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Contested or non-contested, the outcome is the same, so it's really a moot point. The disc is returned to the thrower, and the count is resumed after a check. If a travel is called and the disc is turned over (dropped, out of bounds, D'd, etc) it would stand as a turnover. It is win-win for a defense. If you are playing a team who does not play by the rules, I would contact your league or tournament director, or request an Observer. In an Observed game, the observer can overrule a travel call if he agrees it to be in error.
Small guys will always be challenged on deep throws or jump balls. You can help yourself simply by choosing who you cover when possible - cover handlers or height comparable people. As far as physical training, increasing your vertical can be a huge advantage - plyometric training (be careful, this needs to be a slow progression - plyo can do serious damage if you do too much too fast) worked really well for me. There are videos on youtube for increasing your vertical. As the other poster mentioned, being short can give you other advantages, especially on the short game (no pun intended).
Shorter players can typically: Layout faster Turn faster Have quicker short burst speed
This makes you invaluable for defense on under cuts or in a zone.
As a marker, work on making your defense unpredictable - handlers can throw around you if they know what to expect, but if you keep them guessing they will have more trouble throwing around you with confidence.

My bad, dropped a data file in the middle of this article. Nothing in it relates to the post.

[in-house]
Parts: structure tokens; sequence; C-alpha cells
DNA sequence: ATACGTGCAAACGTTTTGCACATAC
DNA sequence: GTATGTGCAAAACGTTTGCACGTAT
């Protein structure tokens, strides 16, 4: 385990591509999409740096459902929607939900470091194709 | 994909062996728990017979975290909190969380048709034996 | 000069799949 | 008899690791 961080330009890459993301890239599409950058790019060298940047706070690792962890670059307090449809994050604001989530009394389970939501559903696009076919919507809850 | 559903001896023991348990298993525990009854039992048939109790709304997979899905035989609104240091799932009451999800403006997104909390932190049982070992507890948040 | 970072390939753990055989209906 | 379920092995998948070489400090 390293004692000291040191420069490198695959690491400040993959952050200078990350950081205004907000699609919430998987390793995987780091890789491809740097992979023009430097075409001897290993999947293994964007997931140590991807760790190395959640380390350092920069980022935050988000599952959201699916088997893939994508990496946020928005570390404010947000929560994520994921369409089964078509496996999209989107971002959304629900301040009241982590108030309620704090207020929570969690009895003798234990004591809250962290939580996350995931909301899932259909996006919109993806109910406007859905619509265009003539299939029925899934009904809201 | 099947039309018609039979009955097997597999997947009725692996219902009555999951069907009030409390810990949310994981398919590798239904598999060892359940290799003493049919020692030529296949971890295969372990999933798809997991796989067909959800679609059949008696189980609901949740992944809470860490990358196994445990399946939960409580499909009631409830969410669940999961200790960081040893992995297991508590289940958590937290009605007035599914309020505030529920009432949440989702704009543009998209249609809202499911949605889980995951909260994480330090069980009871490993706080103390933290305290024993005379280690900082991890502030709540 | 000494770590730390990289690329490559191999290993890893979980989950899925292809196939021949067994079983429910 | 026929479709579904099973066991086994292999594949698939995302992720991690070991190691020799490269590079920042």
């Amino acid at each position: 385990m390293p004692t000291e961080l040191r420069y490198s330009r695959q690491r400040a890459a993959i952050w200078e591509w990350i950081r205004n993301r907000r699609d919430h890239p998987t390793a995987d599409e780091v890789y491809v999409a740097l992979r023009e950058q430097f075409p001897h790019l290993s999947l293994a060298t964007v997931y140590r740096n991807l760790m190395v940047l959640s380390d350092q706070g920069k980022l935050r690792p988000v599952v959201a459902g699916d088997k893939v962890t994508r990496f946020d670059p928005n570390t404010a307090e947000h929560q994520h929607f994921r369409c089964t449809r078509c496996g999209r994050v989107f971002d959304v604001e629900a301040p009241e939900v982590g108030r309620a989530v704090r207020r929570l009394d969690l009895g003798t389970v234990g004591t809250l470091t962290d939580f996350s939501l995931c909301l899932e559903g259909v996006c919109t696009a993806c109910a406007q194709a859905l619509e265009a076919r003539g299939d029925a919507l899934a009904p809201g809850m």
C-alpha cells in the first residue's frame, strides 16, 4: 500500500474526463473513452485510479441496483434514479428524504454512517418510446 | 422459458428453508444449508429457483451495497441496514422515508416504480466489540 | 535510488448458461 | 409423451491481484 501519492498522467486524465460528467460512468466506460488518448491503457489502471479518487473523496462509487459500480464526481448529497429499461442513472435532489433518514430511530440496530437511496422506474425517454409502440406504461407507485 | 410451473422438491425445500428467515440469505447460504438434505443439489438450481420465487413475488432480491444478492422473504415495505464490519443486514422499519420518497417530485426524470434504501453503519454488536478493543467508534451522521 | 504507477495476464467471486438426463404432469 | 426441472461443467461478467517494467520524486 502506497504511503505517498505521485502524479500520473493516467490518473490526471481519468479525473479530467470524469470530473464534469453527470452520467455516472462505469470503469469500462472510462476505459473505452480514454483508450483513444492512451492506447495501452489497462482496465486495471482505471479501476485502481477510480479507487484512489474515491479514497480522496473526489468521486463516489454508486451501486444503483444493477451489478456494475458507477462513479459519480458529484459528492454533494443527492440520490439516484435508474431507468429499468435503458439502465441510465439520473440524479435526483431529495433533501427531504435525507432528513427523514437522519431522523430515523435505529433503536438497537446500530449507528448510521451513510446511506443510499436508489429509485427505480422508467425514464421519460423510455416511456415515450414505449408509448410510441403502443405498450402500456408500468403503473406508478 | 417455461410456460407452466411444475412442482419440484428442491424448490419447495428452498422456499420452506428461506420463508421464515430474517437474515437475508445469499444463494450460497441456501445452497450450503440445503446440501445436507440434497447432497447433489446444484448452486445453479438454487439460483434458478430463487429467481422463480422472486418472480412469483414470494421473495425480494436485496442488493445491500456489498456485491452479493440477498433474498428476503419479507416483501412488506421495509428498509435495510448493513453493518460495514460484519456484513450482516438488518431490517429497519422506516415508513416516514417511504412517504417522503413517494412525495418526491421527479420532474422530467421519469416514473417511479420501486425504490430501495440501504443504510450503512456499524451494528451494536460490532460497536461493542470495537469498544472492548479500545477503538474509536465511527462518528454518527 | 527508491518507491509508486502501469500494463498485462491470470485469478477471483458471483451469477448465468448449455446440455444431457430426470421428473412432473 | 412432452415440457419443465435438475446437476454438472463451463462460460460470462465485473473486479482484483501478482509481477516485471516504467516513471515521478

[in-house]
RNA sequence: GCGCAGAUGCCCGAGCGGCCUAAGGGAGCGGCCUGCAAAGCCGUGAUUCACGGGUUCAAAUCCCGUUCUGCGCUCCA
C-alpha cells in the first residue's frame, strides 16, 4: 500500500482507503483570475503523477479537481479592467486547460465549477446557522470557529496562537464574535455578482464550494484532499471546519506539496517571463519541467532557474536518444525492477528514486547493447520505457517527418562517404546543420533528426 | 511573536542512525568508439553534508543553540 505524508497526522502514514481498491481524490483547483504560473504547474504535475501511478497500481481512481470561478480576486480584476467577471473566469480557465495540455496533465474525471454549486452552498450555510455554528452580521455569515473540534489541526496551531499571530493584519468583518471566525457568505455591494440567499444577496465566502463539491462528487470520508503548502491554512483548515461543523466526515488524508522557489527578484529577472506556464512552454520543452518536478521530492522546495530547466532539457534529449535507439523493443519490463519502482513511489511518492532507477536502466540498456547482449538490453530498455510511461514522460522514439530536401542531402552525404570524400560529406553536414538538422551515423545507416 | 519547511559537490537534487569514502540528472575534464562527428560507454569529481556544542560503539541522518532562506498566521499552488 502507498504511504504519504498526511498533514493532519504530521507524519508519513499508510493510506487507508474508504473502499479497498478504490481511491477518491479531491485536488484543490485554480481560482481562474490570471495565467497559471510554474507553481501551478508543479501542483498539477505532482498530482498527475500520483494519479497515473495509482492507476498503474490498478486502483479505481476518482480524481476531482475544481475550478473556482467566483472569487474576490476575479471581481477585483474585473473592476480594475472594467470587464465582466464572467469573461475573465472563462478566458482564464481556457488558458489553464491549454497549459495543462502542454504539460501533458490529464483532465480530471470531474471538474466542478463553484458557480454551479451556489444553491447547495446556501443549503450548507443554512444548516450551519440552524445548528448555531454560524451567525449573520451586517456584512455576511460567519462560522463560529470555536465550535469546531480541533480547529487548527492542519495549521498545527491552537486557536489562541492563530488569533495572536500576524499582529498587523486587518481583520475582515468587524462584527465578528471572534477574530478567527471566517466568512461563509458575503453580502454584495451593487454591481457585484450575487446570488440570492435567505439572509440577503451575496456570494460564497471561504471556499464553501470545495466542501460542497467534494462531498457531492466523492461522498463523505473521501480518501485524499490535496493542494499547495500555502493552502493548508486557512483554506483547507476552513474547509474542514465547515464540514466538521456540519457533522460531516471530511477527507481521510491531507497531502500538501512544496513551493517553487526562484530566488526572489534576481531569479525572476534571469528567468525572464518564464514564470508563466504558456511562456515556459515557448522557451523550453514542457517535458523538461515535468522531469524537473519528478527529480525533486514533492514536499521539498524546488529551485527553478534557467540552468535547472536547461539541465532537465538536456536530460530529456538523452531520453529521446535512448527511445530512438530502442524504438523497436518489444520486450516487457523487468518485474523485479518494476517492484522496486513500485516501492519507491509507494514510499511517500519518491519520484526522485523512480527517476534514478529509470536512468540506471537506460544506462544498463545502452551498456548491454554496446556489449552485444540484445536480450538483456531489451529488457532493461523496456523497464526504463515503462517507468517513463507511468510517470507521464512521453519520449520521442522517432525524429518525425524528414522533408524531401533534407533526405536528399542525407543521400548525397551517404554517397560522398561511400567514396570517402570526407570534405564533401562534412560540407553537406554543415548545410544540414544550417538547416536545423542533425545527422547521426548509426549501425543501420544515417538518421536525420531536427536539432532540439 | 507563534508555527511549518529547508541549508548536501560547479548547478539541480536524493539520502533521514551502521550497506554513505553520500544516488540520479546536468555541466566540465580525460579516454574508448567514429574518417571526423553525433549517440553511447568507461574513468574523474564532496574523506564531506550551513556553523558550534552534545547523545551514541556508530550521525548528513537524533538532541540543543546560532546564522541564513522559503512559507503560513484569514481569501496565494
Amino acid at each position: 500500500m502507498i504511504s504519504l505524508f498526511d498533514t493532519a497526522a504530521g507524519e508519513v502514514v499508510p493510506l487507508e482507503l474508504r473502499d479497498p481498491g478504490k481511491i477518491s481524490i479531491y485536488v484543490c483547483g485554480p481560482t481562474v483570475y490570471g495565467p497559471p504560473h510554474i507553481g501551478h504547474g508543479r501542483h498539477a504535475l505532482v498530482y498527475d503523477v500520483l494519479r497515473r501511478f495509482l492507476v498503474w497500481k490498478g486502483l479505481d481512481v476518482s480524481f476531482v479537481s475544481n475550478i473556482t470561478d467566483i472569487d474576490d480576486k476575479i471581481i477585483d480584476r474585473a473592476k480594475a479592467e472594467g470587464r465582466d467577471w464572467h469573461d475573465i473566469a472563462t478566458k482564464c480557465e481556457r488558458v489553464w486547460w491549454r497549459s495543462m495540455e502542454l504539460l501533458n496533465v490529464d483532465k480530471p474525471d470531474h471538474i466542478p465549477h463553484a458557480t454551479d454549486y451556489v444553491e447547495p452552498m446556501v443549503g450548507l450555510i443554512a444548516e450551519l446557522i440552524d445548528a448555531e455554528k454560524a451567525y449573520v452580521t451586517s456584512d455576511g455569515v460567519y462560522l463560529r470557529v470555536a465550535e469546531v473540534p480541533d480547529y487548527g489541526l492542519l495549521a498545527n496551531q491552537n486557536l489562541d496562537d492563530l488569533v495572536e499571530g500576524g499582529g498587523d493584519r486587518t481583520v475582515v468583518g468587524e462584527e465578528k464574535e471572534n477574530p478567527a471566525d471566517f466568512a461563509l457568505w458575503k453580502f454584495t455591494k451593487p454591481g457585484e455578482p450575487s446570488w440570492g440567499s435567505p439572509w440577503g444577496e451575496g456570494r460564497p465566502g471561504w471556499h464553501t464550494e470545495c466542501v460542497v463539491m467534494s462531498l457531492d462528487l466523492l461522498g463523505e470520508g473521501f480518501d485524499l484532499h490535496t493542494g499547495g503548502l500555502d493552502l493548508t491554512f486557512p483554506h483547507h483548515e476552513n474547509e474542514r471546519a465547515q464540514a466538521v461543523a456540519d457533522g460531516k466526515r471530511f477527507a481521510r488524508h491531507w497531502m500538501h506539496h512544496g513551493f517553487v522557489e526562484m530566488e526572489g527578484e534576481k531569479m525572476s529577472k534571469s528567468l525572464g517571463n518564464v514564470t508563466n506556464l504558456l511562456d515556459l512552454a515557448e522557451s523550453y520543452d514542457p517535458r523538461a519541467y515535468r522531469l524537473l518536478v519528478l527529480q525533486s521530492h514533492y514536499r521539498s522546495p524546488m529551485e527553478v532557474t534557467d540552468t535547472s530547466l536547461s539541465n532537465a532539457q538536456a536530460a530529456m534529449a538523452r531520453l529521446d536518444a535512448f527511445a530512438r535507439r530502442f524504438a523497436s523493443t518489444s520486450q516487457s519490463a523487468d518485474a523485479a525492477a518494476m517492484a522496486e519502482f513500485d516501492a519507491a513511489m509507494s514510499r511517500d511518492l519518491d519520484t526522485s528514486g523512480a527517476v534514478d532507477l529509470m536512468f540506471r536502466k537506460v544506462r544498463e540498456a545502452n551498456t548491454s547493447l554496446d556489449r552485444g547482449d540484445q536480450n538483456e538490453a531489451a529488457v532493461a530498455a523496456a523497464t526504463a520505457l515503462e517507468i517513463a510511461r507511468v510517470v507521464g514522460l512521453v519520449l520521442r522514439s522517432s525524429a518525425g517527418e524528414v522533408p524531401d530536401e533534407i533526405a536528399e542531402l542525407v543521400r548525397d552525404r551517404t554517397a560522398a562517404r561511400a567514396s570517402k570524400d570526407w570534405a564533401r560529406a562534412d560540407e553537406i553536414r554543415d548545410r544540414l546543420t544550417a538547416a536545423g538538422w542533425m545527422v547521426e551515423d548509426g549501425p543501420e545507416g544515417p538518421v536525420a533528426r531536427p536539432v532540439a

Don't confuse guarding with facing. You can often guard a player without facing them. You can face thrower or be at an oblique angle as long as you are defending your offensive player from attaining the disc. You just have to be aware of their location. Additional point - your offensive player doesn't have to be within 3 meters, they could easily be 15-20 feet from the thrower and still be legitimately guarded from within the "Double Team" radius.
Hammers are primarily about release angle and stability. Wrist snap doesn't hurt, but there is typically a lot of arm behind it anyway, so form is key. The more horizontal the disc at release the faster and farther it will fly, often though, slightly shallower than 45 degrees will yield best results for regular use.
Indoor is tricky. There are a lot of variations an the game. Are you playing smaller walled fields or open fields? Can you play off the wall? Regular endzone or box endzone? How you play varies greatly depending on the field space.
If it was caught before he landed out of bounds, it is considered in play until he lands, so the disc would be put into play at the nearest spot of the field (e.g. straight up from the spot where he landed on the front of the endzone). If he lands out of bounds before the has control of the disc, it would go back to where it left the playing field - e.g. the sideline where it went out. That assumes that the disc never entered the space over the playing field at all. I believe if it crossed over the back cone of the end zone it would be put into play on the front of the endzone where it crossed back out of bounds. Hope that helps.
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